English might be only one of 11 official national languages, but the diversity of the country's history and people is coded into its words and expressions. Professor Rajend Mesthrie studies English in its multicultural and multilingual South African context, and has co-authored a book with journalist Jeanne Hromnik: Eish, but is it English?
From the Chinese word for spicy, 'chow' has come to mean food in South Africa. 'Bunny' probably comes from 'banya', the Gujarati word for a merchant or trader.
As in 'busy sleeping, dying, relaxing'. The use of this word in South African English is possibly related to the Afrikaans infinitive 'besig om te' ('busy to'). However, there are parallels in international English, especially in ironic or poetic usage.
Mud or mortar used in building. It comes from the isiZulu and isiXhosa word 'udaka', which has the same meaning.
Slang for any flying insect. It derives from one or more of the Khoisan languages and is widely used in the Cape. It is also the nickname of a well-known former cricketer, Paul Adams, for his unorthodox spin action.
"He threw me with a stone"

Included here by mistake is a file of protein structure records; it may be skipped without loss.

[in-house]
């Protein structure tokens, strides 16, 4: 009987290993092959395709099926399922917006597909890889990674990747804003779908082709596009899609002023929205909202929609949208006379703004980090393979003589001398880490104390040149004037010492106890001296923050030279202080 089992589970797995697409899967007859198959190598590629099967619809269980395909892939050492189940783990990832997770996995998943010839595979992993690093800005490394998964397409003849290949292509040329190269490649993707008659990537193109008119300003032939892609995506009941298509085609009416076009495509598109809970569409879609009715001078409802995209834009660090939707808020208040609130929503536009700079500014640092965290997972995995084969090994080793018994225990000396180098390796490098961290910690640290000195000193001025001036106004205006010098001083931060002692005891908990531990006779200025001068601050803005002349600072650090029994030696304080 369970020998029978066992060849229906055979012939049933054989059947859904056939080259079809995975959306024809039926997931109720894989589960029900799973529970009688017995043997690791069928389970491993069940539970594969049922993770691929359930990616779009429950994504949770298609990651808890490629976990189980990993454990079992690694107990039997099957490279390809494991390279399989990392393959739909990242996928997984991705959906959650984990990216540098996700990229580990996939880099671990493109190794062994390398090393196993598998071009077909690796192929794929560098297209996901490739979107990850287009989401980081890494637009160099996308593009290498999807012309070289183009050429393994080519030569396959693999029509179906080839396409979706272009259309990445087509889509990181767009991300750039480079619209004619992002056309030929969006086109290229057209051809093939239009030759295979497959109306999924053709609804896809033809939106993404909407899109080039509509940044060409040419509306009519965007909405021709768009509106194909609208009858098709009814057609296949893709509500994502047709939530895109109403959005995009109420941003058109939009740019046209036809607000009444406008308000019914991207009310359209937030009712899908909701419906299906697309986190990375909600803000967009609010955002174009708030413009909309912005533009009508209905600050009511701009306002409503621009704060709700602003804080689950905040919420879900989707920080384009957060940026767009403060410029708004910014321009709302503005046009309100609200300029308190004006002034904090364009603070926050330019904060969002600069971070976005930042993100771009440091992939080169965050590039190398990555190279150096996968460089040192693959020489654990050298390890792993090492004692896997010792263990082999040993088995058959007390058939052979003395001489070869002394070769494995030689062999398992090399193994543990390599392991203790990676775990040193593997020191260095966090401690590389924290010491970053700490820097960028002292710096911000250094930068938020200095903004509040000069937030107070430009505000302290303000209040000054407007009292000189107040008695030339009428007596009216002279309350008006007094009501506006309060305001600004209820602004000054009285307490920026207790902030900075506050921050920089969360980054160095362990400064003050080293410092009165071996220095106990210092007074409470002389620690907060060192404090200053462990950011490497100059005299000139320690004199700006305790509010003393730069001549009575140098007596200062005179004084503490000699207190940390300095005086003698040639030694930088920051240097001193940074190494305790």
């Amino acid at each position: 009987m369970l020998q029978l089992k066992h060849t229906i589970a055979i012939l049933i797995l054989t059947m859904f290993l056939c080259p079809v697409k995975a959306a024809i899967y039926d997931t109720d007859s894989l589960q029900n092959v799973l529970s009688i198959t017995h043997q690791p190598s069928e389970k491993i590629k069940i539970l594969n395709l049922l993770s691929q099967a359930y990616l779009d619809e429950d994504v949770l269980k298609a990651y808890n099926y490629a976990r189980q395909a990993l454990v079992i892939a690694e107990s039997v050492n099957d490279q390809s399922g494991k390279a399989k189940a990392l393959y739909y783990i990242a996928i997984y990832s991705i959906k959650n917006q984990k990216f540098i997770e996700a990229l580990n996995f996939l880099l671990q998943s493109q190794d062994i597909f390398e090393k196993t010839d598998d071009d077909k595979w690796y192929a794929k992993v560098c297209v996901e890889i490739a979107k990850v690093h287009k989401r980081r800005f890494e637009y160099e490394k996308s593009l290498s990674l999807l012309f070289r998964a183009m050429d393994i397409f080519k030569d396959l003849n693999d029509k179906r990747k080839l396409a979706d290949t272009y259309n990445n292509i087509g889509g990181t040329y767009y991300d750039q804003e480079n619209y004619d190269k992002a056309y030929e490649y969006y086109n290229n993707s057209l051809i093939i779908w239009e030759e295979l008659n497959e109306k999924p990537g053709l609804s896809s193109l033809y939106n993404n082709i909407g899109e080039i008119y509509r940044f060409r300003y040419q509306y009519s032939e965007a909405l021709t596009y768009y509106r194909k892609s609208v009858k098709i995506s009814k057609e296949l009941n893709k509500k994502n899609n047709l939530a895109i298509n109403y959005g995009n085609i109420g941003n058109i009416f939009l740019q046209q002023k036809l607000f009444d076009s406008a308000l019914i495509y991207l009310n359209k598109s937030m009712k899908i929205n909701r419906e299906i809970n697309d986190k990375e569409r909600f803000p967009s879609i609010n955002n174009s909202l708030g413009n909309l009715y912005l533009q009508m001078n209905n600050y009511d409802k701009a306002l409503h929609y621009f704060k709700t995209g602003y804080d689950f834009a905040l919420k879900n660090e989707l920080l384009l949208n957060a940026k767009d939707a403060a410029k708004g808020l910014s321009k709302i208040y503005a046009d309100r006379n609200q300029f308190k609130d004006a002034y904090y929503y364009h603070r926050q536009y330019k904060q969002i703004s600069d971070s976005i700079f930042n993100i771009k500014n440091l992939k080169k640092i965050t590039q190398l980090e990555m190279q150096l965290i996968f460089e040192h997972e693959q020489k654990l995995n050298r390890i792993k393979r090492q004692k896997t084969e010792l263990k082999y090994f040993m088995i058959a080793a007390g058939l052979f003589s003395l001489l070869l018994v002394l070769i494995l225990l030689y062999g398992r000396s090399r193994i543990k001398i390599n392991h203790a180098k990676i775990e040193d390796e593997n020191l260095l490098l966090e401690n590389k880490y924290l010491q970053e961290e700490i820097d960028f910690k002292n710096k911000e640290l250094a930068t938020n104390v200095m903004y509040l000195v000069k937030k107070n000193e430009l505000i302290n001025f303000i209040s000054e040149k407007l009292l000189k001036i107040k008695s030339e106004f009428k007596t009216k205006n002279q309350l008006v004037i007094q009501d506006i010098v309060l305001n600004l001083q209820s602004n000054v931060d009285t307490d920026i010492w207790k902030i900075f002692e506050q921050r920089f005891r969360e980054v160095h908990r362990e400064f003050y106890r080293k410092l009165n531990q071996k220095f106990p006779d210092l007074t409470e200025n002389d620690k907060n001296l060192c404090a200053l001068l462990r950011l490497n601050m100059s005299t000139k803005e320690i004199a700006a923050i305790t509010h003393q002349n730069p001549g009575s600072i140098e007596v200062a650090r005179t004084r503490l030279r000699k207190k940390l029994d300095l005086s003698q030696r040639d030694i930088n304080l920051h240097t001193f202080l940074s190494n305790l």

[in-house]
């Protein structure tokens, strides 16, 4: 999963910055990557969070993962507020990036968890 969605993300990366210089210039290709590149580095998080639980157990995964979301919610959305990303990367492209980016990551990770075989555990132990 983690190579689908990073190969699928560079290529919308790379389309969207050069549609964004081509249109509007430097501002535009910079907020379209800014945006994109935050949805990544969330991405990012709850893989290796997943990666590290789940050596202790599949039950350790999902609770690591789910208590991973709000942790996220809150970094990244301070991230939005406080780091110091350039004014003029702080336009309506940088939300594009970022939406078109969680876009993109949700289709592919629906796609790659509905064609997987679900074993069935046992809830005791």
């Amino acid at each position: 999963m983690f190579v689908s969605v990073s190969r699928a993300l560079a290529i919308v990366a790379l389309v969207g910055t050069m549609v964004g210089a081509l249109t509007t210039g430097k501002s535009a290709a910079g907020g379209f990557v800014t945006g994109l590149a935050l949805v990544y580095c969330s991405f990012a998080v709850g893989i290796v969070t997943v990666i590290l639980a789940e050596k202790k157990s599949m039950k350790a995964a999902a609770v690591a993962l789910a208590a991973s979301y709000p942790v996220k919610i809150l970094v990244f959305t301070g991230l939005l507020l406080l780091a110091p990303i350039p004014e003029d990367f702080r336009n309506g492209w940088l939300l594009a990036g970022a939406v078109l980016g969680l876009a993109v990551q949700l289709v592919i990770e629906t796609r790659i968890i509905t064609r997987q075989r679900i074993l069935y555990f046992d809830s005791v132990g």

Commonly used in Cape Town, more generally by bilingual people for whom Afrikaans is their dominant language. The sentence construction comes directly from the Afrikaans expression, "Hy gooi my met 'n klip".
Meaning 'posh', 'classy' or 'dressed up', this word is short for 'Hollander', which in the early twentieth century signified an upper-class person dressed in fashionable European styles and distinct from the local 'yokel' or Afrikaner. The words seem to be connected via the intermediate form 'landie', which is still used in parts of Cape Town and Mozambique.
The East African word for pepper, signifying food that is hot and spicy.
The use of this word for a traffic light has long been discontinued in England, but survives in South African English, from whence it has spread through much of Southern Africa.
A seSotho word believed to have come from zoot suit, an outfit with narrow stove-pipe trousers worn by American gangsters in the forties and fifties. A tsotsi is a gangster or a wannabe gangster.
Curated by Abigail Calata.
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